Moving Fleet Management to the Driver Level
Most often, discussions of fleet management revolve around policy, process, technology, and reams and reams of data, as experts debate the most effective ways of managing a multi-million-dollar asset the manager seldom sees. The human element in the equation, the driver, is usually relegated to a supporting role.
The fact is, and always has been, the driver is the one common element in nearly every aspect of fleet management, and if given the opportunity, has a greater impact on success than any other ingredient. Savvy fleet managers today are using technology and processes to push fleet management down to the driver level.
Technology Aids Compliance
Managing a fleet of hundreds or thousands of geographically dispersed vehicles depends on the collection, warehousing, and mining of reams of expense data. Such data is generated in a number of ways:
- Driver expenditures for fuel, maintenance/repair, tires, and various miscellaneous expenses such as tolls, parking, and car washes.
- Vendor fee payments for various fleet management and administrative programs.
- Vehicle lease payments or capital expenditures for purchase.
- Accruals for depreciation, physical damage, insurance, and the like.
Aside from accounting activities (e.g., accruals, lease billing payments), fleet vehicle drivers have a direct hand in nearly all other actions that result in data generation and, ultimately, the success of fleet management.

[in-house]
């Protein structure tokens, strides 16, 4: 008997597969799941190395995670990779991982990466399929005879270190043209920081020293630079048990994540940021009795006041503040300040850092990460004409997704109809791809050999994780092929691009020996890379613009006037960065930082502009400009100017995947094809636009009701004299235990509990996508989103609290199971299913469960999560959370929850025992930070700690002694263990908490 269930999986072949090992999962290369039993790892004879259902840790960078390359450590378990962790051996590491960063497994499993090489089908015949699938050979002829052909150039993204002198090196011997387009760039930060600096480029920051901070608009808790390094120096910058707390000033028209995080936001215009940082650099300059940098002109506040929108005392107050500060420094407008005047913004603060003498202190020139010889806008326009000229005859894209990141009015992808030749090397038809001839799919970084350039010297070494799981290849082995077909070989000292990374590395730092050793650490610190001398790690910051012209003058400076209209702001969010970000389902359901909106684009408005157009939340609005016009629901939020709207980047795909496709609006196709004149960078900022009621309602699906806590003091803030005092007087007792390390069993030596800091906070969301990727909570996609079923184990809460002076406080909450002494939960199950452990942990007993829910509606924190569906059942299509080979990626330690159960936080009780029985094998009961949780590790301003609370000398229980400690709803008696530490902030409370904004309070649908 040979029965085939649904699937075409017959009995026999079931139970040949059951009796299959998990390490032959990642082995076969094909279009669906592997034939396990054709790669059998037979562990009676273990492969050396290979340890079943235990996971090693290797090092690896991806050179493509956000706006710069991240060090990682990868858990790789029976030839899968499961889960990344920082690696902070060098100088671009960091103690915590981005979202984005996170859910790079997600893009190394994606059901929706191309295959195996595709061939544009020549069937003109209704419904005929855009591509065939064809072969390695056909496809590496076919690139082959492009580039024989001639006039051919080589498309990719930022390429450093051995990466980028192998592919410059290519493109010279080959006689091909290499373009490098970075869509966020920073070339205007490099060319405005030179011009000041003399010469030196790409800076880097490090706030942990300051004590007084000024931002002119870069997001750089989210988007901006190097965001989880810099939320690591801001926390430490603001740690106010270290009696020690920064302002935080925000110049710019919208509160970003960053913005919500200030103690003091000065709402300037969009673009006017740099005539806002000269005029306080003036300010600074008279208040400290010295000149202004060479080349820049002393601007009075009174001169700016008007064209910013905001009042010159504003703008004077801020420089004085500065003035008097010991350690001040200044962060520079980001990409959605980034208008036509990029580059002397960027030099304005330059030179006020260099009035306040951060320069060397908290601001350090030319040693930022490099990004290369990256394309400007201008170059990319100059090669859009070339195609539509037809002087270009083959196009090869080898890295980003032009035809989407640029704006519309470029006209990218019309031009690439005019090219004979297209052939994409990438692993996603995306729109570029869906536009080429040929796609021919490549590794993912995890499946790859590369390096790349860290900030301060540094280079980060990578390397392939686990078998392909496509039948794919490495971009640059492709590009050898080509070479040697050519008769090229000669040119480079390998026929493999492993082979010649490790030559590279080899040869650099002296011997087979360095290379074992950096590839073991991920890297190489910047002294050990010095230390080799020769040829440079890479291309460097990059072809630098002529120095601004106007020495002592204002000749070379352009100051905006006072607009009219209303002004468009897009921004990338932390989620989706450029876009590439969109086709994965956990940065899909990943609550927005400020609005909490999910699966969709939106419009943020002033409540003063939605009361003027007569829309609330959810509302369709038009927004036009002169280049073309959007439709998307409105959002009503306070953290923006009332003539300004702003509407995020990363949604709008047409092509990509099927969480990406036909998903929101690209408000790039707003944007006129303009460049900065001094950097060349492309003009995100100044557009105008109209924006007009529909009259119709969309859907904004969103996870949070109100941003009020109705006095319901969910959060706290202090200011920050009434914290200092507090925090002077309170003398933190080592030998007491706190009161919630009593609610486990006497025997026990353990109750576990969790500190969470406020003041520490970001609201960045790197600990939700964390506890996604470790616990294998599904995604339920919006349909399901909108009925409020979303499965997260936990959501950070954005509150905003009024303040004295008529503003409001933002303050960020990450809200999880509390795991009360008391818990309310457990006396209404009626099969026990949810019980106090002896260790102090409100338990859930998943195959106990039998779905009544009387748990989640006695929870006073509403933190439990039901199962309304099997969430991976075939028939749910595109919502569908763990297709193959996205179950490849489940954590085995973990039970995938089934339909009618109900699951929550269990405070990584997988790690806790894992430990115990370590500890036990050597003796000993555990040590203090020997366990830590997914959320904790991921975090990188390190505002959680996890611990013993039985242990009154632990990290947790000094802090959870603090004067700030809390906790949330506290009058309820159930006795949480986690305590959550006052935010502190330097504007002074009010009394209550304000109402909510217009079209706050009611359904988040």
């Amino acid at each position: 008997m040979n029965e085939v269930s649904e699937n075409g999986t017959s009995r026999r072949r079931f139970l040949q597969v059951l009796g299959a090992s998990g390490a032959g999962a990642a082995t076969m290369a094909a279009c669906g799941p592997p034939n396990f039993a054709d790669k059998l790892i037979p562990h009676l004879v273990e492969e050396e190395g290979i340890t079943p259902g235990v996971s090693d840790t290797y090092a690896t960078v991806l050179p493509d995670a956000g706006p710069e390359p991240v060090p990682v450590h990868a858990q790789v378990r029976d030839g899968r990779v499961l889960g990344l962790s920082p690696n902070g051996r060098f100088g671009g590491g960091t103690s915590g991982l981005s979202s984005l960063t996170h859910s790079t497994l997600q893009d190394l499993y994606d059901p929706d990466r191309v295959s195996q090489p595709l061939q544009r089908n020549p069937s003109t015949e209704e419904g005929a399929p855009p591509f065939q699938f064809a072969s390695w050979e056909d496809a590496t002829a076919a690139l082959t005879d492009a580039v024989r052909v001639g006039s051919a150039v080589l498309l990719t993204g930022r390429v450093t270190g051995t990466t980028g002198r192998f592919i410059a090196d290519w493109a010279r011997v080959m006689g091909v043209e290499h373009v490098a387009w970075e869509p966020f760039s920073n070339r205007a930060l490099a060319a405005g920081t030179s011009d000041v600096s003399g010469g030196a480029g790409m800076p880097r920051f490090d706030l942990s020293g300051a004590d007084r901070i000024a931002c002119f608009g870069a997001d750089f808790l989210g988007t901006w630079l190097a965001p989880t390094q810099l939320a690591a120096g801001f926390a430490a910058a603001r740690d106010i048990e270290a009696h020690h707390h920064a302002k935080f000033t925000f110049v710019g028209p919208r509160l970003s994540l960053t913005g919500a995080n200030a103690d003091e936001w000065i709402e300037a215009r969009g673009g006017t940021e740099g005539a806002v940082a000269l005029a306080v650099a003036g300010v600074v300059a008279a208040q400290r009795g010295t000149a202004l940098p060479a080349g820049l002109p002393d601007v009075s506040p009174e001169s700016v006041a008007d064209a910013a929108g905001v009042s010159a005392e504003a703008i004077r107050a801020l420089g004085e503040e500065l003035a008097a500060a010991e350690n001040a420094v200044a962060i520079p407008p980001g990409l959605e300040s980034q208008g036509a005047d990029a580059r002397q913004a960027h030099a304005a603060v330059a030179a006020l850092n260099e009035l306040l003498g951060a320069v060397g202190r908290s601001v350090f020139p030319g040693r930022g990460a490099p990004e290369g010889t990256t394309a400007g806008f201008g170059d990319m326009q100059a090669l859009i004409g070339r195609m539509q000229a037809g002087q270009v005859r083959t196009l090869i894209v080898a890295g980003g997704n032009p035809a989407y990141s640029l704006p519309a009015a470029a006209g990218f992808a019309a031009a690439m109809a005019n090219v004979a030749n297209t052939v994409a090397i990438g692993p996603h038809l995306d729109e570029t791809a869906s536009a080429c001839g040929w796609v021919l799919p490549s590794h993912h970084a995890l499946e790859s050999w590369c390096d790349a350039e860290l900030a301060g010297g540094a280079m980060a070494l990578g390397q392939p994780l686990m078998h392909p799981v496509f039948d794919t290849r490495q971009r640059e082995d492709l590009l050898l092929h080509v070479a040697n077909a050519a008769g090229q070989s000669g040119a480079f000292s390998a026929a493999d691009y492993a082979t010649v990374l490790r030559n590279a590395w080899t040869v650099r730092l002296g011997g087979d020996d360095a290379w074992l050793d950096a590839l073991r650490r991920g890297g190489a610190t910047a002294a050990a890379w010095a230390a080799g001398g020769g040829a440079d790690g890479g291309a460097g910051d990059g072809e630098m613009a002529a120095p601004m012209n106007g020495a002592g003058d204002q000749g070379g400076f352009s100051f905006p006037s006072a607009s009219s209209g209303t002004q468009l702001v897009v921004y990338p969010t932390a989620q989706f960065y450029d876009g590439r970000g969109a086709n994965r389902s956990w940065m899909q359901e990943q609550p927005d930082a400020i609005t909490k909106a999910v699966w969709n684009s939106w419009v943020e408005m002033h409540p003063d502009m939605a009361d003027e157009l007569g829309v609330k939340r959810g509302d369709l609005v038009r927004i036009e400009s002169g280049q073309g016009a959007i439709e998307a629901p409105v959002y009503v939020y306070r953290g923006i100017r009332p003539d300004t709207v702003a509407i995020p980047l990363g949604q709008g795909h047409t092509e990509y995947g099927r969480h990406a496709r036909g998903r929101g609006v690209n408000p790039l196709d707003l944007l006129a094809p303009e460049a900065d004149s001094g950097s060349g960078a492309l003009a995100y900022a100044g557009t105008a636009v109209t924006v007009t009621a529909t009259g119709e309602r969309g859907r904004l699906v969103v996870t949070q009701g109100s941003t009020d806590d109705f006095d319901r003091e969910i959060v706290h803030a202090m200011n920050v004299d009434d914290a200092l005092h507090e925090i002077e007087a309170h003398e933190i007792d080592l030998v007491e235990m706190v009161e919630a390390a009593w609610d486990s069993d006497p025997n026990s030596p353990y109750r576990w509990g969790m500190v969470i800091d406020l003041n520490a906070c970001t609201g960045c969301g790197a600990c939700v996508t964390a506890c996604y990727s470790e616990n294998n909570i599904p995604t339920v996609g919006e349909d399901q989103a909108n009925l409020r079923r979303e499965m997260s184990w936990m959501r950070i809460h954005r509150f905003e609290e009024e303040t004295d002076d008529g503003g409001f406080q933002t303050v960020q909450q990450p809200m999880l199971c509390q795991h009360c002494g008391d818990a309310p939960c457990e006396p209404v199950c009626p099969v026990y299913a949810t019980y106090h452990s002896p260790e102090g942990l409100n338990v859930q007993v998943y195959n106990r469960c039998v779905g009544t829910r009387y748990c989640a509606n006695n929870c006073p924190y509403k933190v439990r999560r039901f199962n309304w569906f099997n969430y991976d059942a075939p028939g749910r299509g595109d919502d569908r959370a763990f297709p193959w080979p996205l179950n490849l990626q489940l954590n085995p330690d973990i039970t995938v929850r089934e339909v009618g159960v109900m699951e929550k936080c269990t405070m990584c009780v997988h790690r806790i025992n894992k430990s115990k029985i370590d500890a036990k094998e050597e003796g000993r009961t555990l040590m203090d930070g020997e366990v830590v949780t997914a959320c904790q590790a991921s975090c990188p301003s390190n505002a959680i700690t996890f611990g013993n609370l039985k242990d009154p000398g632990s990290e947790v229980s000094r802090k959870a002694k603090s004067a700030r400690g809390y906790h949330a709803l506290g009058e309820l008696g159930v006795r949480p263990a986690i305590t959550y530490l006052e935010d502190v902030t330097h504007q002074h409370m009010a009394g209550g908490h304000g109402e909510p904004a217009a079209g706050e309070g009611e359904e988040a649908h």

In the past, it was with as much frustration and helplessness as anything else that fleet managers dealt with drivers in getting them to follow policy and procedure. Many such attempts involved phone calls and other communications, threatening and begging drivers to toe the policy line. But the swift rush of technology, as well as the laser-like focus on cost reduction, have given the fleet manager new tools and new authority to make it easier (and the penalties for noncompliance more severe) for drivers to provide accurate, timely data.
So what, exactly, does it mean to "move fleet management to the driver level?" Certainly it doesn’t have anything to do with polling drivers on what the proper replacement cycle should be or inviting their participation in strategic decision-making. Perhaps fleet "management" is a misnomer; fleet "administration" might be a better term.
This distinction between management and administration is important. Management is a strategic activity, involving gathering data and making decisions that determine the allocation of company assets. Administration is the gathering of process and its tactical application toward achieving strategic goals.